Trudeau disregarded every rule in political rulebook with foreign interference investigation

Prime Minister Justin Trudeau with then-Governor General of Canada David Johnston in 2015. Photo credit: Facebook/Justin Trudeau


For those who have been involved in politics, there is a handy “rulebook” – “how to defuse a political crisis 101.”  

Too bad the government of Prime Minister Justin Trudeau has not read it.  

That is the only conclusion one can come to after watching the release of the report from former Governor General David Johnston on Chinese interference in Canada’s democracy. 

These are the rules. First of all, when in the midst of a controversy, find someone to lead an investigation who is seen as credible and independent. On the surface, one would think Mr. Johnston, with his long record of public service to governments of all political stripes, would be the ideal candidate.  

But within hours of his appointment as the “independent rapporteur,” it was clear that his friendship with the Prime Minister did not meet the “sniff” test for a potential conflict of interest.  In the past, both individuals had made too many warm references to their “family friendship” to now have any credibility denying it was the case when it became an issue.   

Not only were their obvious family ties, but Mr. Johnston has a long history of pro-China initiatives from his career and was involved in the Trudeau Foundation, which is itself under a cloud due to questionable donations from individuals with ties to the Chinese Communist government.  

Secondly, as one experienced political pundit put it, “never do your own spin.” In other words, you are your own worst judge of any of your activities that might be regarded as a conflict or possible conflict of interest by others.  

There are pages of policy guidelines in both private and public sector organizations cautioning employees about both actual, potential, and perceived conflicts of interest. Again, it might have helped if the Prime Minister and Mr. Johnston had read them. 

Smart people caught up in serious controversies reach out to people outside their bubble for advice about how to manage such situations. The conflict issue would have been obvious if they had, but they clearly either didn’t do so, or don’t particularly care. Take your pick. 

Rule number three – if you are going to come to a conclusion that goes against the common wisdom of the day, you better make darn sure you have a clear-cut case for doing so. For weeks the news media and the House of Commons were filled with calls for a public inquiry into China’s attempts to influence both our elections and high-profile individuals involved in the political system.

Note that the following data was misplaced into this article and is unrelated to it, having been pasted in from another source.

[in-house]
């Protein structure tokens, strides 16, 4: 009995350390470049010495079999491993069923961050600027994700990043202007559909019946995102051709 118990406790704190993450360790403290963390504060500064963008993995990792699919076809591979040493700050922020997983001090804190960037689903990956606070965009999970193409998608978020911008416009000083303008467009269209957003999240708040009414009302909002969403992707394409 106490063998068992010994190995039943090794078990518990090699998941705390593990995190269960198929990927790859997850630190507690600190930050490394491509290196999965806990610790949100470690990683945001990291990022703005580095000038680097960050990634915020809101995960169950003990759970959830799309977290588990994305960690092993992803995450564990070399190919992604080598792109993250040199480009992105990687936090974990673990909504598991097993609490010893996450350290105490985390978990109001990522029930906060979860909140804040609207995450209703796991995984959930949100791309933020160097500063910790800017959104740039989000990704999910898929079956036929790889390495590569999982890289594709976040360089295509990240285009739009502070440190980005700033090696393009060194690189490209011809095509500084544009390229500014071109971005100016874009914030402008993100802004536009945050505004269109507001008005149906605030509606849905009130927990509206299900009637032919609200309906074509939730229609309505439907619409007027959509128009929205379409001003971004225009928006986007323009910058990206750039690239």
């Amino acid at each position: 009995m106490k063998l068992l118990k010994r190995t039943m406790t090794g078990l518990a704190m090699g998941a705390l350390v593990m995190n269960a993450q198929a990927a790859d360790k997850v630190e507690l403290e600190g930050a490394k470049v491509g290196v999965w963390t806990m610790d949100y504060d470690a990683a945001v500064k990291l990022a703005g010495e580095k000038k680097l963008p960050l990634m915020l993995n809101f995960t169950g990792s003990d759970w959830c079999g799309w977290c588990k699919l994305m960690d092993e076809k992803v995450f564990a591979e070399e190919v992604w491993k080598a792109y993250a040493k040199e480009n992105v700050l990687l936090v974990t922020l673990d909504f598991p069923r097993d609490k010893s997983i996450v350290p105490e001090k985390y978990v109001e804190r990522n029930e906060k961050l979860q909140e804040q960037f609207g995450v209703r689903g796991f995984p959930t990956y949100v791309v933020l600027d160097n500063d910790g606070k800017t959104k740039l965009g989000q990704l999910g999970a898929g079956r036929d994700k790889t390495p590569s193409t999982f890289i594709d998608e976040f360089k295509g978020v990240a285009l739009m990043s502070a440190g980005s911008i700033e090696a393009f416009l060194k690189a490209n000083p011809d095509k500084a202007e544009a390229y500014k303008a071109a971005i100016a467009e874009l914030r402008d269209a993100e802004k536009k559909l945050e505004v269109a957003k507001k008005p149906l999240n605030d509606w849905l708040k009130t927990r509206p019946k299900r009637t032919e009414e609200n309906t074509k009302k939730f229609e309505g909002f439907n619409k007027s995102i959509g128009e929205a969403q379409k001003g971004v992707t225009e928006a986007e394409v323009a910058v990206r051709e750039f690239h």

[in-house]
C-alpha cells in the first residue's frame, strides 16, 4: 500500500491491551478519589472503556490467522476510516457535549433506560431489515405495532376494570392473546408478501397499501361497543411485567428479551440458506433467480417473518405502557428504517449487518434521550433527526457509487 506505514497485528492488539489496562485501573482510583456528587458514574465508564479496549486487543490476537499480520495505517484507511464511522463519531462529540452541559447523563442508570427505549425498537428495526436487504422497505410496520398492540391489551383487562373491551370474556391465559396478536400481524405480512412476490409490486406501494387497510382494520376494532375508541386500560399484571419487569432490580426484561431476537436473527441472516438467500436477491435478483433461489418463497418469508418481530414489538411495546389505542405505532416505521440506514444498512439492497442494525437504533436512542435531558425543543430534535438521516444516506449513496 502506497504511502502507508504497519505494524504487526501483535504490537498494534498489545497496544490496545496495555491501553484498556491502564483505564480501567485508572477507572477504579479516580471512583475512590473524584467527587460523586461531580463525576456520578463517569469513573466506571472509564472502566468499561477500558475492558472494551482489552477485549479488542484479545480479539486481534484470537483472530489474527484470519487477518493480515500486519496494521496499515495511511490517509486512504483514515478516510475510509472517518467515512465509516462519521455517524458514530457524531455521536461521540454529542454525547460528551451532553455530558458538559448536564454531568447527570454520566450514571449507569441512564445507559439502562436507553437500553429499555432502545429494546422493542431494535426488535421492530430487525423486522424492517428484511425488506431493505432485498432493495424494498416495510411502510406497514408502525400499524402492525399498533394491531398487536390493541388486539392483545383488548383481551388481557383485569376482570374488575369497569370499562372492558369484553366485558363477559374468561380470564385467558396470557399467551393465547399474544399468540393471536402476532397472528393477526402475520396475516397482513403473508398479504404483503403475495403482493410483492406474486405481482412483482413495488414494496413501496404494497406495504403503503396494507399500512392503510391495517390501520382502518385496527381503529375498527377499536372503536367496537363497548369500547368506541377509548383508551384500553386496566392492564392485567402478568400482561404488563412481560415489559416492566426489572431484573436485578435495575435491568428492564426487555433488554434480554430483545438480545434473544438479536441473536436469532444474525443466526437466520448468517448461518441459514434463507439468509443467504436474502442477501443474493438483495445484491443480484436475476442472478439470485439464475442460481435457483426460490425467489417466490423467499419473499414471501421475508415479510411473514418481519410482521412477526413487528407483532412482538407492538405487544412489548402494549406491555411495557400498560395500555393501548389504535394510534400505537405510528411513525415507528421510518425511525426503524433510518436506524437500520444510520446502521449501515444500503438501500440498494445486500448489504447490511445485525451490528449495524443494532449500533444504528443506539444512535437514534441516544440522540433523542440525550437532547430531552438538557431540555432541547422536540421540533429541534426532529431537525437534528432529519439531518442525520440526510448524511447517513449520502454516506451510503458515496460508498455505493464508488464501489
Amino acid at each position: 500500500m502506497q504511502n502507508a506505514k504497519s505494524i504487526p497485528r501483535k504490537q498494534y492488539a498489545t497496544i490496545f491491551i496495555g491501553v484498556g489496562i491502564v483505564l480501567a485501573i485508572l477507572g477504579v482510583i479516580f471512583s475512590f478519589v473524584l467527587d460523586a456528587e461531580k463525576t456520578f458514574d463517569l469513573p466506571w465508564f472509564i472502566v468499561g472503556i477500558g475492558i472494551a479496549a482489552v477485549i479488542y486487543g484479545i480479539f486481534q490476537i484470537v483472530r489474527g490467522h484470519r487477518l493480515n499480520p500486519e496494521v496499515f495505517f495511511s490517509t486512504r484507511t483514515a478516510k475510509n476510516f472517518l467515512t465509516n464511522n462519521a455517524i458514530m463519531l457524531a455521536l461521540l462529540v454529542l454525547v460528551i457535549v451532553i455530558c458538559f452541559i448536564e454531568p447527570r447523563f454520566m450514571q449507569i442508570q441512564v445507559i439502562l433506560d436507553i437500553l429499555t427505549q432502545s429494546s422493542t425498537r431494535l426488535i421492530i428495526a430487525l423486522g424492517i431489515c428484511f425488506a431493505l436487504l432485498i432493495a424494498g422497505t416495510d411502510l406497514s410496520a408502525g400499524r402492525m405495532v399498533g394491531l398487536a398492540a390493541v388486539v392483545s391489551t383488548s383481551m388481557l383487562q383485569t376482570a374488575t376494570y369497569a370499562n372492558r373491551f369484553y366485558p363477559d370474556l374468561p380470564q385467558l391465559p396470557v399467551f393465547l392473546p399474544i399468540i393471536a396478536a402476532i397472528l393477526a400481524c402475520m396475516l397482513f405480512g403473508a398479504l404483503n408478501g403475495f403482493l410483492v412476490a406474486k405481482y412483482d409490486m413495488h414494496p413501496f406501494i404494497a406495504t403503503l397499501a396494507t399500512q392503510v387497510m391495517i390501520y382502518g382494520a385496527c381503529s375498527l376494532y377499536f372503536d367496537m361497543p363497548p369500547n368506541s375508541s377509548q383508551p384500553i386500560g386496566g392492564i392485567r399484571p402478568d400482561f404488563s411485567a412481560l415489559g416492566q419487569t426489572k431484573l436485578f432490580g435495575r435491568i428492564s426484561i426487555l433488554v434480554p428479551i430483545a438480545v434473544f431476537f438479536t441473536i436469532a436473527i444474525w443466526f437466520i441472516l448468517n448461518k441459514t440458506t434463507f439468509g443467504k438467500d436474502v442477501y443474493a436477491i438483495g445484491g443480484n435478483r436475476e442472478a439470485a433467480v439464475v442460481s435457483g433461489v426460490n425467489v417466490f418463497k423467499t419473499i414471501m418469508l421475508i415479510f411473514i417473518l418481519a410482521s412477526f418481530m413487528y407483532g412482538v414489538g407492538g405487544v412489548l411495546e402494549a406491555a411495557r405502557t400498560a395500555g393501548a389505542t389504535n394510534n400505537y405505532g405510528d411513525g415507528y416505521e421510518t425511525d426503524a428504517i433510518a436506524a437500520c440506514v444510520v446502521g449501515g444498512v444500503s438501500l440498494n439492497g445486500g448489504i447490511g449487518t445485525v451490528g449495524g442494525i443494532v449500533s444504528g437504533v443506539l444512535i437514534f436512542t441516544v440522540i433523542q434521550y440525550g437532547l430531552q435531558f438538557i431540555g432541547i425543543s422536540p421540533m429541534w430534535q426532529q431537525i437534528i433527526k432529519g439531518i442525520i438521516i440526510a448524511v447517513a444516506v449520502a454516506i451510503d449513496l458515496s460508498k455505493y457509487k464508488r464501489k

A majority of the House of Commons had even voted for it.

Mr. Johnston himself commented at the beginning of his work that he expected to call for a public inquiry. But when he released his report, he claimed that it was not necessary and that too much would have to be held “in-camera” due to the confidential material it would deal with.  

Then he called for public hearings which he would preside over. Of course, there are nuances between the two formats, but for most of the public, it seemed an illogical position to say the least.   

The Liberal government’s bumbling attempts to handle this situation over the past several months have only made things much, much worse. It would be sad if it wasn’t so serious.  

Mr. Johnston’s once sterling reputation has been seriously damaged. The Liberal government’s credibility has been absolutely shredded on this issue. There is growing frustration within the intelligence community who first raised the alarm, only to be ignored yet again.  

Chinese-Canadians and various politicians on the receiving end of China’s threats and intimidation feel like they have been cut adrift. Our allies are left to question the fundamental state of our nation’s security. 

And Canadians in general are left with yet another reason to lose trust in our democracy, in our institutions and in our political leadership.  


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